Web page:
music-piracyWhen it comes to piracy, there are those who believe that downloading songs is alright, and then you have those who think that it is wrong. There are many reasons why people download, because it is free, or because they want to see if they like it, but in the eyes of the law, it is illegal and that is something an anti-piracy app has recently been launched in the UK where it hopes to teach the younger generation the effect of piracy on recording artists. The app, dubbed Music Inc, is a collaboration between UK Music, the Intellectual Property Office, and Aardman Animations.

The app isn’t so much a lecture but is sort of like a game in which the player will be able to groom an artists from a handful of hopefuls, manage their image, compose tracks, and try to make as much money as they can from their artist, all the while keeping an eye on how piracy impacts profits. Essentially its a simulation game that throws in the effect of piracy into the mix, compared to other simulation titles where it feels more like an ideal-type situation rather than real world. The idea has merit but not everyone believes it will work.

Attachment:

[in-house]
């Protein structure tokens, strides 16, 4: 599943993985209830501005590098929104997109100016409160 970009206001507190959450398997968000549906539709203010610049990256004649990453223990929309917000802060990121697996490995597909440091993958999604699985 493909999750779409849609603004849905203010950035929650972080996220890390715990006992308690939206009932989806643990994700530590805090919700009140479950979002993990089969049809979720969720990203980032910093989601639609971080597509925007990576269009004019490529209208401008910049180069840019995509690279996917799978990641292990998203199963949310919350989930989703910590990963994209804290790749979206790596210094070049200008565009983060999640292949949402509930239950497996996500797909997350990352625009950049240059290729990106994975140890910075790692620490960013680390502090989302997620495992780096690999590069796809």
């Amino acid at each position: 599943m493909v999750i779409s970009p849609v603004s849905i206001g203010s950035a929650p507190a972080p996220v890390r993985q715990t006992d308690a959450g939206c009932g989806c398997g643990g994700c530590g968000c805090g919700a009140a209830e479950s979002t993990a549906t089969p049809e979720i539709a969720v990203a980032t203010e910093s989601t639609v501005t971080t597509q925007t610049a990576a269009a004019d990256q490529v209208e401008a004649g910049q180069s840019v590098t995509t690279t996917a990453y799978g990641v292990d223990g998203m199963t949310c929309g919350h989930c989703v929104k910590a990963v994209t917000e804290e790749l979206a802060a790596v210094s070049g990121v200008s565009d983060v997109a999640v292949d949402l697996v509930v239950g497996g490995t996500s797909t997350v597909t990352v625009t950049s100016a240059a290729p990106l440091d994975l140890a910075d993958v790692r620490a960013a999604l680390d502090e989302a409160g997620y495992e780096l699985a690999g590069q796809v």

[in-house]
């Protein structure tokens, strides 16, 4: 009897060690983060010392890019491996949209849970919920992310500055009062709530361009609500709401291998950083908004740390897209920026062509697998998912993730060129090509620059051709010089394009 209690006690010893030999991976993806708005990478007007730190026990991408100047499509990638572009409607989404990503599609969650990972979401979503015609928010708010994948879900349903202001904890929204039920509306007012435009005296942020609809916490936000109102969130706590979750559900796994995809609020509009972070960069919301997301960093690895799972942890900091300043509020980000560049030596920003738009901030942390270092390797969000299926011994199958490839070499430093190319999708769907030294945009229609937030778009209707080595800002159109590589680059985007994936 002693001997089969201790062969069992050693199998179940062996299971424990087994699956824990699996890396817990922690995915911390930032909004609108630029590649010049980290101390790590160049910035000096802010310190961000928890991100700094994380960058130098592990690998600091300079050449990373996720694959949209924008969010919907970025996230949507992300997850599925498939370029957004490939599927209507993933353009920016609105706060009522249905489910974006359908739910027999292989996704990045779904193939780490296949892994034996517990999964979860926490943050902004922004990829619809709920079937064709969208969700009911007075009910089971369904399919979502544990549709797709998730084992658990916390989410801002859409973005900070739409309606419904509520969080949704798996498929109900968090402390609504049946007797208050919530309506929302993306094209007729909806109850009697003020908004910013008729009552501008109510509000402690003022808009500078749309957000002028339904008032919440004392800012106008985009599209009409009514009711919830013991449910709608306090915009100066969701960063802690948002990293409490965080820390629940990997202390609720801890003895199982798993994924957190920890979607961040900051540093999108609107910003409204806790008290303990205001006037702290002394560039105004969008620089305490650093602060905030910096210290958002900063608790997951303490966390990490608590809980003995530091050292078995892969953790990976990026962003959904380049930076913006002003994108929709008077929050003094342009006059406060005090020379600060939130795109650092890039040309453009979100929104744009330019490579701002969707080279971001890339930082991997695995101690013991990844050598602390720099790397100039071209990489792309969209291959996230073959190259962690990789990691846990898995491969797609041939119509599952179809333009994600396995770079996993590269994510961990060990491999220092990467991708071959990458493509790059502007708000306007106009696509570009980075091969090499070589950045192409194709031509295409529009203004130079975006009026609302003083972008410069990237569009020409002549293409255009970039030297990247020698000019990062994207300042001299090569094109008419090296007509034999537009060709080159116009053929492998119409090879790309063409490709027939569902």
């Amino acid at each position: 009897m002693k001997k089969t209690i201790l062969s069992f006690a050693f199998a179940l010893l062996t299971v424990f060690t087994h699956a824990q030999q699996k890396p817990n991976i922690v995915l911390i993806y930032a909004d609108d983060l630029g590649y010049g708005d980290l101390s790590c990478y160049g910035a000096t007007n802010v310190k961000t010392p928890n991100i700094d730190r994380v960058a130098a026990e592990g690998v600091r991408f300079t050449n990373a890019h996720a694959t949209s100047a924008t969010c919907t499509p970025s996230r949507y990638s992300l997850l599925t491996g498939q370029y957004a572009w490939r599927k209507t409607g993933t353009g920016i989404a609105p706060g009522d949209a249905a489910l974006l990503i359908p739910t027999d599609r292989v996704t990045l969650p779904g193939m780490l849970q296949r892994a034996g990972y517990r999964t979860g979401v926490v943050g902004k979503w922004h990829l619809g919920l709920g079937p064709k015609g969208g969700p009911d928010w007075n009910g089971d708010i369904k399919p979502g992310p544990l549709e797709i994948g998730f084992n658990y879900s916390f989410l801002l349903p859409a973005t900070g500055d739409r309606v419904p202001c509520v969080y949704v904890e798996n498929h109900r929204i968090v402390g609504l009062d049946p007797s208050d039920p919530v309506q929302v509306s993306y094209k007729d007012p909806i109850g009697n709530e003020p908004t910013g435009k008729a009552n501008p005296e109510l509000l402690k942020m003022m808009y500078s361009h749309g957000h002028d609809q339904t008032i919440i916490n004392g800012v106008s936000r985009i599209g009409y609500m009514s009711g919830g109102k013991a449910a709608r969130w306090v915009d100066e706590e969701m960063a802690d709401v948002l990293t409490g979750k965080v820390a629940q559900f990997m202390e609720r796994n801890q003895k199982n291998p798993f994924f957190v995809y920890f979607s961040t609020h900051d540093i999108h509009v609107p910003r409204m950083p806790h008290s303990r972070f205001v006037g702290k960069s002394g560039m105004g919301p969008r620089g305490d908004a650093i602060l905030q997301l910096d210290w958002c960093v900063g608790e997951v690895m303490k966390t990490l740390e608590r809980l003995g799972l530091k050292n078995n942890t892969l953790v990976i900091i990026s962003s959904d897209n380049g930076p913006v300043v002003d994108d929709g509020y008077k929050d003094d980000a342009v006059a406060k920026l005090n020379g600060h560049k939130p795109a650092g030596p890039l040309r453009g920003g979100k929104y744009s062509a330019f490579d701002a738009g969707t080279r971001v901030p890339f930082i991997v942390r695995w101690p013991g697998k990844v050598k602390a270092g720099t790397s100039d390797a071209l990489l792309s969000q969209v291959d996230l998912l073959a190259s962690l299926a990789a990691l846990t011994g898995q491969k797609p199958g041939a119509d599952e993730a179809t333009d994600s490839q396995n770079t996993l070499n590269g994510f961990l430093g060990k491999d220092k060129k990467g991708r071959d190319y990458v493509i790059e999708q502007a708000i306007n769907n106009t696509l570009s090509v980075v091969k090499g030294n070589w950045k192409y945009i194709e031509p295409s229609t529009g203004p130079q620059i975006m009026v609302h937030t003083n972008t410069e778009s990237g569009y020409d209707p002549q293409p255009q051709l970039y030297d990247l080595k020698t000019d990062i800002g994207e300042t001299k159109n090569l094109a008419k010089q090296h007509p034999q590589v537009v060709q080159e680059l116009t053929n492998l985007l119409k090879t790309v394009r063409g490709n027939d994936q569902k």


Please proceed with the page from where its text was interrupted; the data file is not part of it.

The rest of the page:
One of them is music analyst, Mark Mulligan, who states, “It is obviously part of their role to educate but I’m not sure it is a battle that needs fighting any more. The awareness that piracy is hurting artists has grown in the last three years.” The app will be free for download come 5th of February for iOS and Android devices.

This article was filed in Homepage > Audio and was tagged with legal, music and piracy. The story was spotted on bbc
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